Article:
|Nektar: Sunday Night At The London Roundhouse (Remaster / Reissue)
Posted by Duncan Glenday, SoT Staff Writer on 2005-03-01 18:37:09
When first listening to this CD, the initial impression was - who is this - it aint my Nektar! If you're familiar with Nektar's work, you'll have to put aside any thoughts of their carefully crafted studio albums. Instead, reach for that old tie-dye, cast your mind back to the psychedelic '60s and let the vibe wash over you. Oh - the songs are familiar - but if someone told you that Grand Funk had played a live concert with 2 hours of Nektar covers, you'd quickly get an idea of what to expect. The material is pure Nektar but the delivery is pure Woodstock-era hard-edged psychedelic rock.
The live show was in London, in November 1973, as Nektar's career was peaking. The venue was an abandoned railway shed converted to a stage to become one of London's most important 'underground' venues hosting luminaries like Cockney Rebel, Brian Eno, Van der Graaf Generator, Pink Floyd, Led Zeppelin, Hawkwind, Blondie, the Ramones, Soft Machine, the Rolling Stones and The Who. The show was recorded and the LP released in 1974, but only recently were the full complement of tapes found in Bellaphon's archives. Eclectic Discs's now-legendary remastering magic was applied and the full 100+ minute show was put to this double-CD re-master / 2005-re-issue, which will transport you right into the heart and particularly the soul of that era's rock music.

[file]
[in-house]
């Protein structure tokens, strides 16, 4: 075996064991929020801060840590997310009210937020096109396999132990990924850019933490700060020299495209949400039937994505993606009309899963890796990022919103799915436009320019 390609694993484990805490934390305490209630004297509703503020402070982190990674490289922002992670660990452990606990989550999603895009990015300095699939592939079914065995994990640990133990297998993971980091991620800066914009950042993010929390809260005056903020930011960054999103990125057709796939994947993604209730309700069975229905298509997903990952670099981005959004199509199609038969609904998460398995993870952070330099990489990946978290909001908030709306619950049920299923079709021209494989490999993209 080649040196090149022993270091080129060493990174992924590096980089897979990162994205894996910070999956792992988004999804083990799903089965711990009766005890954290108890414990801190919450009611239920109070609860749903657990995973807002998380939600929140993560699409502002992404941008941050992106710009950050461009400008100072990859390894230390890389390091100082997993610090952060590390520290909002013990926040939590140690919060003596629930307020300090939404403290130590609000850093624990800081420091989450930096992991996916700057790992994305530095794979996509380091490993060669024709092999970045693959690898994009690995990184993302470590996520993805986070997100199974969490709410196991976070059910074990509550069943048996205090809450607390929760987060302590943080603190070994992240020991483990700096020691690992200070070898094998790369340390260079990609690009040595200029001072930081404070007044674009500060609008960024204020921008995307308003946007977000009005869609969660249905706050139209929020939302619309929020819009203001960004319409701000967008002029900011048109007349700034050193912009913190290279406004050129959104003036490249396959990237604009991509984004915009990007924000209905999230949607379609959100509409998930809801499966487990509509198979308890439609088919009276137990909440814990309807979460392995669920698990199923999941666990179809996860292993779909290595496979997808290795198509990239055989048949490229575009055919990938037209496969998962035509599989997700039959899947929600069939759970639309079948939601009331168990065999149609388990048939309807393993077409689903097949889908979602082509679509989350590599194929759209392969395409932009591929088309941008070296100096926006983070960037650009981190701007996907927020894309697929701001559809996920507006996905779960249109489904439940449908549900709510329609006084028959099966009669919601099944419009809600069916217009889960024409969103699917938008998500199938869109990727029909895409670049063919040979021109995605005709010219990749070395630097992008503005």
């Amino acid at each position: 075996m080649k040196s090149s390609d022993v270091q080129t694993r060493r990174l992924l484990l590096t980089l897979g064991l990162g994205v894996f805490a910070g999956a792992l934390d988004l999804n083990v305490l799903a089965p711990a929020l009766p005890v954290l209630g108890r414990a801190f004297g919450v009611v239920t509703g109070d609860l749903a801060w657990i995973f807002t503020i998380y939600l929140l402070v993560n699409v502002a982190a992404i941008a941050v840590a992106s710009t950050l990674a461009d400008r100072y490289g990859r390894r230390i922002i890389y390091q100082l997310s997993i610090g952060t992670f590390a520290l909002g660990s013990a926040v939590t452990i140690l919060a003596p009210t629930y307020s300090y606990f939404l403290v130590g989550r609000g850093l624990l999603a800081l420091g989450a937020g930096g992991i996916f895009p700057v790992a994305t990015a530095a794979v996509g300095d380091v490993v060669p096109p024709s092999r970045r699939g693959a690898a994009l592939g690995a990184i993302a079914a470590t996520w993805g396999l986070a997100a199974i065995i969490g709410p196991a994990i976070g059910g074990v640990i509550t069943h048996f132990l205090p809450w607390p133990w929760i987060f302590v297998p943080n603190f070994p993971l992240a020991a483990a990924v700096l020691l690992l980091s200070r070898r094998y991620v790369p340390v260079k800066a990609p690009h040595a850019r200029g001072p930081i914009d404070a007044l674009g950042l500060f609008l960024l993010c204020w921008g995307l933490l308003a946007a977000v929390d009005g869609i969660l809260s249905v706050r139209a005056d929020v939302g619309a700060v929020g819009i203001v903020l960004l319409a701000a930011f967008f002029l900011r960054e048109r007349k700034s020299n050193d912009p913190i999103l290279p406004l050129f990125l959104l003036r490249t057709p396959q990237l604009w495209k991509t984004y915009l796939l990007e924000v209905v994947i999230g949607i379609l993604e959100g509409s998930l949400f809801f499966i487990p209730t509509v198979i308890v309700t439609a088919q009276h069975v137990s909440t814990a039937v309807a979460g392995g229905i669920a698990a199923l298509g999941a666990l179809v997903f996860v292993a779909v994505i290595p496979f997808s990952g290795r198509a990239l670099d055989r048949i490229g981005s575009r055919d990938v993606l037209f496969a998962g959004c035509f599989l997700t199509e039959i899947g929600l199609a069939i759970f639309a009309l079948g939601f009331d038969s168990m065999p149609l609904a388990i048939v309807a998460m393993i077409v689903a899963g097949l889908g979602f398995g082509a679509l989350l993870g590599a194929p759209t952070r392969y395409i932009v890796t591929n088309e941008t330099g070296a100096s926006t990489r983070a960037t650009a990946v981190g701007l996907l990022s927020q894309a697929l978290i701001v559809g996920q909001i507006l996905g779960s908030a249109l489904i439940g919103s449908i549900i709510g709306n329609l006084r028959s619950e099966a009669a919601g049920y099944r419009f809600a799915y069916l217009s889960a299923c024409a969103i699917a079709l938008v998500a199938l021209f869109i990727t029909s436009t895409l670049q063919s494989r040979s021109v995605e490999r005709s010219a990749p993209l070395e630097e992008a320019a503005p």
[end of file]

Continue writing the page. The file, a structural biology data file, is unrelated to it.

Many of the tracks are significantly expanded from their original LP lengths - for example, a perennial favorite of Nektar's live shows - "A Day In The Life Of A Preacher" - was 13 minutes on "...Sounds Like This", but here it jams on for nearly 20 minutes. The keyboard / lead guitar jams are long, head nodding blocks of music that mercifully escaped an editor's scalpel and you can almost see the audience rocking in unison to these gems. The songs will be familiar to those who know Nektar's catalog, but you'll hear lines that are almost completely new to you. Mo Moore's bass in particular is very prominent in many tracks, providing a rollicking, almost jazzy backbone for the other instruments to build on. Listen to the first part of "Odyssey" and see if you can decide whether it's rock or fusion.
The vocals are pitchy on Remember The Future, but that's about the only real criticism For the rest - this CD is about the quality of Nektar's live musicianship, the clarity of the recording and the ambience of the event.
So fall into the groove of Sunday Night At The London Roundhouse and enjoy it for what it is - a throwback to a time when rock was an integral part of daily life. Recommended to all Nektar fans - and anyone with a hankering for London's equivalent of the Woodstock era.
1 King Of Twilight (12:10)
2 Desolation Valley (9:02)
3 A Day In The Life Of A Preacher (19:49)
4 Summer Breeze (3:04)
5 Cast Your Fate (5:40)
1 Remember The Future Part 1 (19:12)
2 Odyssey (11:12)
3 1-2-3-4 (14:36)
4 Remember The Future Part 2 (5:13)
5 Woman Trouble (6:09)